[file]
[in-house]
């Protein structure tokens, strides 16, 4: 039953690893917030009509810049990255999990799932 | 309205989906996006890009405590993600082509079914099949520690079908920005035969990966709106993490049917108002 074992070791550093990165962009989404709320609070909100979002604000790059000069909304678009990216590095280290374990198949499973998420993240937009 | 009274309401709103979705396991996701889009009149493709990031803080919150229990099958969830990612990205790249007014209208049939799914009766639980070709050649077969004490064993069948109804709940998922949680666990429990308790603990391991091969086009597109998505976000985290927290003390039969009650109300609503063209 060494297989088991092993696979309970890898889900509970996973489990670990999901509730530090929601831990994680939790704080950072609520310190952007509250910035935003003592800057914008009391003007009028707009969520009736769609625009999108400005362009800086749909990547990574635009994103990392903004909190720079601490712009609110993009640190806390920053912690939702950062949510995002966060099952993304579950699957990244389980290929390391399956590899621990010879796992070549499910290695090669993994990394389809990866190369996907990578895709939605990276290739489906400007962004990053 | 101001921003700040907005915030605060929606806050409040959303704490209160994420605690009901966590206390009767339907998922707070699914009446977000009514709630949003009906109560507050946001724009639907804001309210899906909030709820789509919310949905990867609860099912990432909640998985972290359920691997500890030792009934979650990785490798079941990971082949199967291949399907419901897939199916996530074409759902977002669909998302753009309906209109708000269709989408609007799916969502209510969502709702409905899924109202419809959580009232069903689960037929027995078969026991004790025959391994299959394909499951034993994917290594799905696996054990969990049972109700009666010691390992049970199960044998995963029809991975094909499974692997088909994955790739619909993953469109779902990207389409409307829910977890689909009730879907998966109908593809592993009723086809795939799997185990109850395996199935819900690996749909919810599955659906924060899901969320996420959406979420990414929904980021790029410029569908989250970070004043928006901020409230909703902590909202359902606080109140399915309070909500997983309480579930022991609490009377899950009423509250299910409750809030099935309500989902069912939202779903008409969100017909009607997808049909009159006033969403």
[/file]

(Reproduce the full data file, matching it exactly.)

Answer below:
[in-house]
């Protein structure tokens, strides 16, 4: 039953690893917030009509810049990255999990799932 | 309205989906996006890009405590993600082509079914099949520690079908920005035969990966709106993490049917108002 074992070791550093990165962009989404709320609070909100979002604000790059000069909304678009990216590095280290374990198949499973998420993240937009 | 009274309401709103979705396991996701889009009149493709990031803080919150229990099958969830990612990205790249007014209208049939799914009766639980070709050649077969004490064993069948109804709940998922949680666990429990308790603990391991091969086009597109998505976000985290927290003390039969009650109300609503063209 060494297989088991092993696979309970890898889900509970996973489990670990999901509730530090929601831990994680939790704080950072609520310190952007509250910035935003003592800057914008009391003007009028707009969520009736769609625009999108400005362009800086749909990547990574635009994103990392903004909190720079601490712009609110993009640190806390920053912690939702950062949510995002966060099952993304579950699957990244389980290929390391399956590899621990010879796992070549499910290695090669993994990394389809990866190369996907990578895709939605990276290739489906400007962004990053 | 101001921003700040907005915030605060929606806050409040959303704490209160994420605690009901966590206390009767339907998922707070699914009446977000009514709630949003009906109560507050946001724009639907804001309210899906909030709820789509919310949905990867609860099912990432909640998985972290359920691997500890030792009934979650990785490798079941990971082949199967291949399907419901897939199916996530074409759902977002669909998302753009309906209109708000269709989408609007799916969502209510969502709702409905899924109202419809959580009232069903689960037929027995078969026991004790025959391994299959394909499951034993994917290594799905696996054990969990049972109700009666010691390992049970199960044998995963029809991975094909499974692997088909994955790739619909993953469109779902990207389409409307829910977890689909009730879907998966109908593809592993009723086809795939799997185990109850395996199935819900690996749909919810599955659906924060899901969320996420959406979420990414929904980021790029410029569908989250970070004043928006901020409230909703902590909202359902606080109140399915309070909500997983309480579930022991609490009377899950009423509250299910409750809030099935309500989902069912939202779903008409969100017909009607997808049909009159006033969403």